Wow, Wendell Berry wrote this book when he was only 34. At the Wisconsin Book Festival, Rick Bass said it was his favorite Wendell Berry book. It is an amazing chronicle of a man looking honestly at his beliefs and his culture regarding racism and trying to wipe away the cob webs and face the real life effects on blacks and whites alike.

This book was published in 1970 and I don't think our culture has yet faced the "wound" as Berry tries to in this book as illustrated by the reaction to Barack Obama's "Racism" speech. By chance the next book I picked up to read is a compilation of essays about the state of America, "These United States: Original Essays by Leading American Writers on Their State Within the Union" edited by John Leonard. The first essay is by Diane McWhorter as she discusses these same issues in present day Alabama. It is subtitled "The Past is Still Not Past". I highly recommend it as a continuation of the issues discussed in "The Hidden Wound".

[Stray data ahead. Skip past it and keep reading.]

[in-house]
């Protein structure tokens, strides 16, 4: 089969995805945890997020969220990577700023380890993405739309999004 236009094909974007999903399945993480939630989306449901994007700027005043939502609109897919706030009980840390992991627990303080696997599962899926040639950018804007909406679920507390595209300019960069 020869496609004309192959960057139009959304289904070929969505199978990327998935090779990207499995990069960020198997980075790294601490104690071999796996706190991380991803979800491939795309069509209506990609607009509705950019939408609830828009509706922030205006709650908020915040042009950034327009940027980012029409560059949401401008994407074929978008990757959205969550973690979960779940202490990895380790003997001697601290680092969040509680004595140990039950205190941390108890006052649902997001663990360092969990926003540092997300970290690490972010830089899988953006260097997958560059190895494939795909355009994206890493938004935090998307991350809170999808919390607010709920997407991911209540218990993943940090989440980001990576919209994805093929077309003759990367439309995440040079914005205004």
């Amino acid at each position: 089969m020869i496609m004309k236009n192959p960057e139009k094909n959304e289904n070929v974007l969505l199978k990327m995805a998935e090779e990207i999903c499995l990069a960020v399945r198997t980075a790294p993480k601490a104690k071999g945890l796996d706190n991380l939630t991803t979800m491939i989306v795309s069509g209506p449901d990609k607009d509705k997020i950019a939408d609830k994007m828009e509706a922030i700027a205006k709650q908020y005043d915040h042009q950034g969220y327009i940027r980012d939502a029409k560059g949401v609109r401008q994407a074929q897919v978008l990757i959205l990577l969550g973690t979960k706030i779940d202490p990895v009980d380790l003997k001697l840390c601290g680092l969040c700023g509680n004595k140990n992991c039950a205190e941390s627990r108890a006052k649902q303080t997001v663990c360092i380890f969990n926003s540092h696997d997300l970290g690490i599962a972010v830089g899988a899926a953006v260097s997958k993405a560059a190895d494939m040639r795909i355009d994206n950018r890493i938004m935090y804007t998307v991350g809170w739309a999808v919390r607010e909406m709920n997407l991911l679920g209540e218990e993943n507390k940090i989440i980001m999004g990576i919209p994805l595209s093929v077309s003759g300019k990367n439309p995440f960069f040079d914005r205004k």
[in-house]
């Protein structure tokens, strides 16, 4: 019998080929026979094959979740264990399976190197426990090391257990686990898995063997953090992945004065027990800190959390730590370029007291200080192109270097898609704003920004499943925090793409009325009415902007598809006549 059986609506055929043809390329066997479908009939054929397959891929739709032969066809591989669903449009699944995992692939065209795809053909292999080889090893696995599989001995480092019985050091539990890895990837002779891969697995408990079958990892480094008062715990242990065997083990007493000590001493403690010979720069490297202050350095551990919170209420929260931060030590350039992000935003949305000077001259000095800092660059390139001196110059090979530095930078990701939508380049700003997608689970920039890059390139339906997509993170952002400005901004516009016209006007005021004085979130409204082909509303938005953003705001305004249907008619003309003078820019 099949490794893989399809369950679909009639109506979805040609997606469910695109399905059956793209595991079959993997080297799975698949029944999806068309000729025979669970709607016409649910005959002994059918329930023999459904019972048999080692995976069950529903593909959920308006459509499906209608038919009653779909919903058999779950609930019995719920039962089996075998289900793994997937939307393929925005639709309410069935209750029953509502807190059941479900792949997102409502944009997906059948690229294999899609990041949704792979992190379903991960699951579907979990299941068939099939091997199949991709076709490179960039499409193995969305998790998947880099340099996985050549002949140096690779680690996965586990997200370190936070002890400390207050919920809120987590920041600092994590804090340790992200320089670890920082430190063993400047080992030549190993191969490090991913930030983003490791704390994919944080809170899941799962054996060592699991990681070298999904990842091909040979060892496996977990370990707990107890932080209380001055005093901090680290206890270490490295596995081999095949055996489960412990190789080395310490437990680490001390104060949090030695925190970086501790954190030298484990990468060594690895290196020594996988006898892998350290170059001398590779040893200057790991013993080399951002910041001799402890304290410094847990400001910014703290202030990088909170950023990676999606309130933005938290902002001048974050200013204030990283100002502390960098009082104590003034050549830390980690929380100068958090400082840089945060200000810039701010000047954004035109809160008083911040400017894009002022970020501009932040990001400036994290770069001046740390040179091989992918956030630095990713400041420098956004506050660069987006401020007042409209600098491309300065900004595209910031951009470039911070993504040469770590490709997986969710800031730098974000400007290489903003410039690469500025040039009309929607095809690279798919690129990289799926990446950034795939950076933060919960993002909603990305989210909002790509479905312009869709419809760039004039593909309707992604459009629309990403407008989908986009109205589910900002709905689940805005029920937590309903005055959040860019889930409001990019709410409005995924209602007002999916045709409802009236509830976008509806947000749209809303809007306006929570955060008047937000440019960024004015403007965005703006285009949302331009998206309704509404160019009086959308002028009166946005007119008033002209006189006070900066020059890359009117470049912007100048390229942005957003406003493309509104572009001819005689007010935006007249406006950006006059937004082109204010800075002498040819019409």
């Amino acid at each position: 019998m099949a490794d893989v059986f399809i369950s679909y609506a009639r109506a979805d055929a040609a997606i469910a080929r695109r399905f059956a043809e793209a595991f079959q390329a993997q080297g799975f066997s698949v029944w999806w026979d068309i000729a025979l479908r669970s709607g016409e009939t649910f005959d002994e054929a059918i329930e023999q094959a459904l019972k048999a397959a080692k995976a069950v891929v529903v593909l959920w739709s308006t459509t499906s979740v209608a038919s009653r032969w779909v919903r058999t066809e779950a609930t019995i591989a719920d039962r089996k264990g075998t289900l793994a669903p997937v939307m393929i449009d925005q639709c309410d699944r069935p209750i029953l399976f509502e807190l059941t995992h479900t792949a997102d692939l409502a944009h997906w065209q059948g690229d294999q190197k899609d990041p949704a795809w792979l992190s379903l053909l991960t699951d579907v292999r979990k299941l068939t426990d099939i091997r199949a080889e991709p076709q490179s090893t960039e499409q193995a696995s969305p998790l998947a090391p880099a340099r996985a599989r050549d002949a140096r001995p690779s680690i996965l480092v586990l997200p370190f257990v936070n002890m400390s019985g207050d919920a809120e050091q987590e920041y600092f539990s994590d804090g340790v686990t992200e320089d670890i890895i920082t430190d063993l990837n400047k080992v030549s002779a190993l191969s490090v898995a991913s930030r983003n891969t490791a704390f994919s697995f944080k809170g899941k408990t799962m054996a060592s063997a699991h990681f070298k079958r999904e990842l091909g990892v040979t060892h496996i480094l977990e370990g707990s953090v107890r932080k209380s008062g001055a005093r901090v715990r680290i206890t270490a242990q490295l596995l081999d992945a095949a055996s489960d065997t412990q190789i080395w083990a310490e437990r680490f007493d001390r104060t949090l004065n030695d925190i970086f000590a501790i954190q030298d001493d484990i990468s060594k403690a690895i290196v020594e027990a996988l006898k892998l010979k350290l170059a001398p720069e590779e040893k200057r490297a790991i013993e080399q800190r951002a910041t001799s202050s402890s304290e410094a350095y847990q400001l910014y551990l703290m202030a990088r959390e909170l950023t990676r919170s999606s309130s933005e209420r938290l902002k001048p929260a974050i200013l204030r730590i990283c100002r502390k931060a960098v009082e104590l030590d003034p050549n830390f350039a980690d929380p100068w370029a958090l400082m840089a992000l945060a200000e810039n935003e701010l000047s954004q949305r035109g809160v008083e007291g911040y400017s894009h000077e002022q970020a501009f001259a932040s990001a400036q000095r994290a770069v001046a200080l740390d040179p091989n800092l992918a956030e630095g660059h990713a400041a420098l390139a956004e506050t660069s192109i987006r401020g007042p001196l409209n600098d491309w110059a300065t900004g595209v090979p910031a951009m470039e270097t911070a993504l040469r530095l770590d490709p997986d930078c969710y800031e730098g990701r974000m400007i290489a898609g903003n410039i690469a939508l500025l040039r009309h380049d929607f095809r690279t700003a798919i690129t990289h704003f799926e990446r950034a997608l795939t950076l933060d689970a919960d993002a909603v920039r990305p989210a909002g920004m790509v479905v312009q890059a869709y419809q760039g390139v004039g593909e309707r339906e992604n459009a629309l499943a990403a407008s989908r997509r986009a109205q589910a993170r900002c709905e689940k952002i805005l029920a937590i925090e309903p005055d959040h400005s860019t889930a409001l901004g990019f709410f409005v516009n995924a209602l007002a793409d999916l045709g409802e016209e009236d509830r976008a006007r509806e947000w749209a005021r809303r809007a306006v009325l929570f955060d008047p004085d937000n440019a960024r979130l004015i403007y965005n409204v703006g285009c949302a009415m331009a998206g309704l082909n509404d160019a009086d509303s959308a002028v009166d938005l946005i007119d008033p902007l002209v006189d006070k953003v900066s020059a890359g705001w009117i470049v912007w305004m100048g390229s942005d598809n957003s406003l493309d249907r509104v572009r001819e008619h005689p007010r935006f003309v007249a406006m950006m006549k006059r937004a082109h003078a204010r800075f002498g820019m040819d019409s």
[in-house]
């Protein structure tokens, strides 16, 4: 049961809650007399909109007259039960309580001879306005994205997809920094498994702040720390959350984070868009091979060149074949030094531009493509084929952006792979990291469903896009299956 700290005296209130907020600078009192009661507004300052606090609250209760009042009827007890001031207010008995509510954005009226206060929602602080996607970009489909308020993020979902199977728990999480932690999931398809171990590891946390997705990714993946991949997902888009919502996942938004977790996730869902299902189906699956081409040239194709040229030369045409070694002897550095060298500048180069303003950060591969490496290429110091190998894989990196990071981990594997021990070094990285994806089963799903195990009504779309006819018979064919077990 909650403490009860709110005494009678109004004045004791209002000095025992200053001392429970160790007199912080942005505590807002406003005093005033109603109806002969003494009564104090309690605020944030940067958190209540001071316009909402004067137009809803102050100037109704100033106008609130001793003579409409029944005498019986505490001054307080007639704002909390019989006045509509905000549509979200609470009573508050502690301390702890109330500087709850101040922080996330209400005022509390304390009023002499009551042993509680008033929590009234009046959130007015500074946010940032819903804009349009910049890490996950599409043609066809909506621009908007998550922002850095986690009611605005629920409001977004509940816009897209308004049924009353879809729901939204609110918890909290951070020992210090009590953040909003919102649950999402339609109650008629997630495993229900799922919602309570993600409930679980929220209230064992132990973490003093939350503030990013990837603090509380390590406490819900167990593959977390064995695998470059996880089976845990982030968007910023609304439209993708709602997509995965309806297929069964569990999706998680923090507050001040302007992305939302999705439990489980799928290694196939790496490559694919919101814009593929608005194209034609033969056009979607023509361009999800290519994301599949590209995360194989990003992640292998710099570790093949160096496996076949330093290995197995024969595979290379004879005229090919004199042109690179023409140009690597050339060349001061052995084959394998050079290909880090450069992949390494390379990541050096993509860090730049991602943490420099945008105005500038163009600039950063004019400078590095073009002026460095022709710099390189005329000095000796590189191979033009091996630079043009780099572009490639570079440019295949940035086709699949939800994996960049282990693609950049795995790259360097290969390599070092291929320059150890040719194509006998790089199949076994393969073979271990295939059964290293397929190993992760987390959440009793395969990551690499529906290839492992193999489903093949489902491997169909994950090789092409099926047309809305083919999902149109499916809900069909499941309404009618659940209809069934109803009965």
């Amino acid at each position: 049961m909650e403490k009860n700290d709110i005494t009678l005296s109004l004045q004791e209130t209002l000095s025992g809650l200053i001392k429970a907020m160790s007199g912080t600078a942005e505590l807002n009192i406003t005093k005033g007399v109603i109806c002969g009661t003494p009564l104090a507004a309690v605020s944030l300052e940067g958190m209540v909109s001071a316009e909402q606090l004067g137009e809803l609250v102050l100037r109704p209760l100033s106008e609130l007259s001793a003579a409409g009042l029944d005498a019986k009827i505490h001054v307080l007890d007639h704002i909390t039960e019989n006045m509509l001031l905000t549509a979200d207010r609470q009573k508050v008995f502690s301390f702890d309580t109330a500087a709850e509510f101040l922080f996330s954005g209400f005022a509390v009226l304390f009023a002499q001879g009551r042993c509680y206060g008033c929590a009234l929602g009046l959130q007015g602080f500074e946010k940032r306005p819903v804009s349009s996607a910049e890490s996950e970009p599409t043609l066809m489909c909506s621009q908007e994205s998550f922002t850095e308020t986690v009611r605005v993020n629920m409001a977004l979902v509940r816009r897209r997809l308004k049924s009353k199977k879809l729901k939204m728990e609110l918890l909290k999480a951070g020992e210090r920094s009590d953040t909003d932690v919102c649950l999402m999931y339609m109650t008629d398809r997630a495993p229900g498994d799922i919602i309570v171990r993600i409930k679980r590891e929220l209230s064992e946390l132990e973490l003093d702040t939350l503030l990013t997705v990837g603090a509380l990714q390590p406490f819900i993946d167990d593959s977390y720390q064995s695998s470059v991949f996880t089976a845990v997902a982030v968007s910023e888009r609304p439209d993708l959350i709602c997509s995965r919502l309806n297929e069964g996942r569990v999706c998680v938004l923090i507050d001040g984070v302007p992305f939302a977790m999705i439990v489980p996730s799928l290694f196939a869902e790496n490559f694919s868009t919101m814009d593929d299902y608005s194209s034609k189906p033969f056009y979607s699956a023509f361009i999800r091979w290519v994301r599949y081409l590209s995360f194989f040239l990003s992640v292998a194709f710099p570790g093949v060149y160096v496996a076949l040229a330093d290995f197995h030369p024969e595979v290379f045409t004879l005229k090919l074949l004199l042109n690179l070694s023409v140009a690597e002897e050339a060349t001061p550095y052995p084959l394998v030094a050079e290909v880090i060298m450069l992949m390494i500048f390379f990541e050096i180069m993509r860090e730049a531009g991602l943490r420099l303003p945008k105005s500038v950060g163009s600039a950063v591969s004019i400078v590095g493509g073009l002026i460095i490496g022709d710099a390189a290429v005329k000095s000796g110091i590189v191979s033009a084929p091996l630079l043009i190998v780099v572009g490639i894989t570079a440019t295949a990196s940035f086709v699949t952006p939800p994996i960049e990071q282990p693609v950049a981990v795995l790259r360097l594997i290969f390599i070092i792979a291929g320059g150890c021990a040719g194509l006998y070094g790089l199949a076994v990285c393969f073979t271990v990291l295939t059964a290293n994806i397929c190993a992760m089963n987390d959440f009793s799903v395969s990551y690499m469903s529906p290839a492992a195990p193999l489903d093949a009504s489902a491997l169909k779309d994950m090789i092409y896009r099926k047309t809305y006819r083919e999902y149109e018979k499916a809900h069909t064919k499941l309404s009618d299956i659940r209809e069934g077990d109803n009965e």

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8 of 10 people found the following review helpful By David on February 12, 2005
Format: Paperback
It's hard to believe Berry first published this essay in 1970. It is still a cutting edge exploration of the way in which racism is a disaster for white people. He writes beautifully and movingly about the self interest of white people to end racism and the deep life changes necessary to do it.
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Format: Paperback Verified Purchase
Wendell Berry is a great writer, unique in many ways. He is a man of the land and writes about it in varying ways. This book is not so much about the land, but of the different people of the land, depending upon their skin color. It is a strong message to white men, an important message and should be read by all men. Doesn't hurt the women either.
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By Mike on November 22, 2013
Format: Paperback Verified Purchase
Wendell Berry's luminous account of and reflection on the racism that nearly broke his young heart settles on the reader with all the grace and beauty of poetry. Although first published over 40 years ago, The Hidden Wound will unsettle and disquiet any thoughtful American--even more so today. Not a salve, his essay is more a first step toward rehabilitation by one of our country's most powerful and thoughtful essayists.